Whittier Family’s Joys, Woes Are Quadrupled

Compiled by Dave Larsen

They had been fourwarned, and five years ago on Sept. 20 it came to pass for Tammy and Mitchell Medina of Whittier--they became the parents of quadruplets.

Last week the kindergarten at Ceres Elementary School had four new pupils who already knew each other well--Mitchell, Shawn, Kelly and Regina--all with the last name of Medina.

But while the brothers and sisters are enjoying this fresh adventure in their young lives, their parents are, as they have since the beginning, struggling to make ends meet as the expenses grow ever greater.


“I had to begin a job last week in the lab at Whittier Hospital,” the mother said. “For the last 10 weeks, I’ve been getting up at 5 a.m. to take the training. I haven’t had a job since our other child, Melissa, was born seven years ago, but we just can’t make it on one income anymore.

“My husband is still a metal plater, and between us we’ll be making about $1,800 a month. So far my mother-in-law has been buying most of the clothes for the children.

“Our big need now is child care. The kids get out of school at noon, but I don’t get off work until several hours later. Our in-laws have been coming over, but we need something on a permanent basis.”

Tammy Medina might have added that it is only a matter of time before the family of seven begins to notice a certain inadequacy in the three-bedroom house they rent. It has one bathroom.

High-Tech Art First

Brave New World Department: For for the first time, ethnic-oriented art will take a back seat to high-tech art at the Los Angeles County Fair, which opened Thursday in Pomona and will continue through Sept. 28.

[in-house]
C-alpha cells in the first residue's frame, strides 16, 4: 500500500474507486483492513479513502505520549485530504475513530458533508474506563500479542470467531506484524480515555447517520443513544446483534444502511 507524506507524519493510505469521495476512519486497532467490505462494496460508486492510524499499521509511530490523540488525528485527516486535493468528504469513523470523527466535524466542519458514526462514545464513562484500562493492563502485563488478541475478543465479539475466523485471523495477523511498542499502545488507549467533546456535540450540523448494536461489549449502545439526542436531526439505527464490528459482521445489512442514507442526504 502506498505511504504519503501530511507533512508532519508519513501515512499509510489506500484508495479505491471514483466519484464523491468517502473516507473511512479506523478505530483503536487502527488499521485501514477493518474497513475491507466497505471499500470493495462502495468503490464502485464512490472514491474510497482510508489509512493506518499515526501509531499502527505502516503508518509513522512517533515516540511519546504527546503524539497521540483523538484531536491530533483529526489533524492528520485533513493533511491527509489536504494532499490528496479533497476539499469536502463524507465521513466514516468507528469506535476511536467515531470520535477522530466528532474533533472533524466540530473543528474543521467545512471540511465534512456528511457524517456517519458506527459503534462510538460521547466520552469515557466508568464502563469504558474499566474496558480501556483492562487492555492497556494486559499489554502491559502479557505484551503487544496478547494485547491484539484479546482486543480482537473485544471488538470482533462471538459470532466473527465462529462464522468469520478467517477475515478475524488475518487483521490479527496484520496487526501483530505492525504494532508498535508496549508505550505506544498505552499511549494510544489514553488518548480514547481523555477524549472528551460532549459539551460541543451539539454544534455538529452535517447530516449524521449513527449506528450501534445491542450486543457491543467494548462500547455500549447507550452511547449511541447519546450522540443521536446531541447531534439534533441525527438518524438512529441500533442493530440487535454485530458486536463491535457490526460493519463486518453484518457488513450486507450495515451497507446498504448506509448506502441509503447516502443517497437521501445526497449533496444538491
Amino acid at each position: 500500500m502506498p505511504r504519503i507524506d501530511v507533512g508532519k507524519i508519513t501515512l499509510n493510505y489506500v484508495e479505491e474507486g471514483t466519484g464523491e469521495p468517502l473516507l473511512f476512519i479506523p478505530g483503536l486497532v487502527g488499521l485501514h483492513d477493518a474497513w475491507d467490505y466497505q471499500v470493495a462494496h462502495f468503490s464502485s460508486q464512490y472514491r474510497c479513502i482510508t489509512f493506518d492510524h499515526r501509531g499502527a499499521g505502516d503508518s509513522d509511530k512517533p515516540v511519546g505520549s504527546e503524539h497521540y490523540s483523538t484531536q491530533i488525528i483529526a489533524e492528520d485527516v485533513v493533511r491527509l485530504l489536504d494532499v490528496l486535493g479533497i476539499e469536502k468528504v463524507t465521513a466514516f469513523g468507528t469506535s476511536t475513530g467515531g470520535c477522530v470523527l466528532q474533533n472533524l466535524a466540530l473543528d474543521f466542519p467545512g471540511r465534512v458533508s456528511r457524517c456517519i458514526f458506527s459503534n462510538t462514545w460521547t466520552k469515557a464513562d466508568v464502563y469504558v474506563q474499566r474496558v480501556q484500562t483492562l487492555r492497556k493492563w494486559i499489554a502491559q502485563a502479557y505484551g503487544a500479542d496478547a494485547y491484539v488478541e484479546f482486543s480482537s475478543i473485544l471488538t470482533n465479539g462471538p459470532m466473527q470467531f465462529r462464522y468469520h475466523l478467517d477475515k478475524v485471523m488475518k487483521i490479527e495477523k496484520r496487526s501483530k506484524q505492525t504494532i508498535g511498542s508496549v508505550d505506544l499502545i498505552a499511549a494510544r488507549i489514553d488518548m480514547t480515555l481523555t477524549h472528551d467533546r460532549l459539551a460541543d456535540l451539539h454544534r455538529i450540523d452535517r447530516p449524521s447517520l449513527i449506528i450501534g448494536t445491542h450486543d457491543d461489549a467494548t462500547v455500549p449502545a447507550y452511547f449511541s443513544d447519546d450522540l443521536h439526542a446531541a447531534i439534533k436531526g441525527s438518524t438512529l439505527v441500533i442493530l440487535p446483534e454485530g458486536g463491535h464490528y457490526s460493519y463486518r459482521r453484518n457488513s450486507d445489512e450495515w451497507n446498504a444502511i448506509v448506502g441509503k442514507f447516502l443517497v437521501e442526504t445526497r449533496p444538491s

The Fine Arts Building will be as never before: sound sculpture, photocopy machine art, computer-generated art, even neon art will be on view, according to fine arts director Dave Svenson.


“In one section, a person puts his hand over a neon light and talks into a mike, which results in pulsating lights of different colors, and the voice comes back in different sounds.”

Stane Takes Panes

Do you do windows? You won’t always get the answer you want from a house cleaner, but you will from the Stained Glass Overlay Co. in Pasadena--especially since the owner (born to his profession) is named Bob Stane.

A Surprising Birthday

It isn’t every year that a person gets the kind of birthday present Gail Wetmore of South Pasadena received the other day. But, then, she’ll only turn 40 once.

On the big day, Gail’s father, Skip Gregg of Pasadena, talked her into having lunch at a restaurant. While driving back to her home, they passed Garfield Park in South Pasadena. Gail didn’t know it, but her husband, Barry, had been making plans.

“When my father and I passed the park, a huge white package was sitting on the grass,” Gail said. “The box was about 7 feet high, 8 feet wide, and tied with a green ribbon.”

As she approached, out popped seven individuals. They included her 4-year-old daughter, Kelsey, and a friend of the girl, Dillon Stanley. The others, friends, had flown down from Oregon that morning: Emily Coffey and her son, J. T., plus Judy Barnes and her children, Carrie and Andrew.

The birthday present having been opened, everyone repaired to the home of the Wetmores, where about 60 guests were waiting.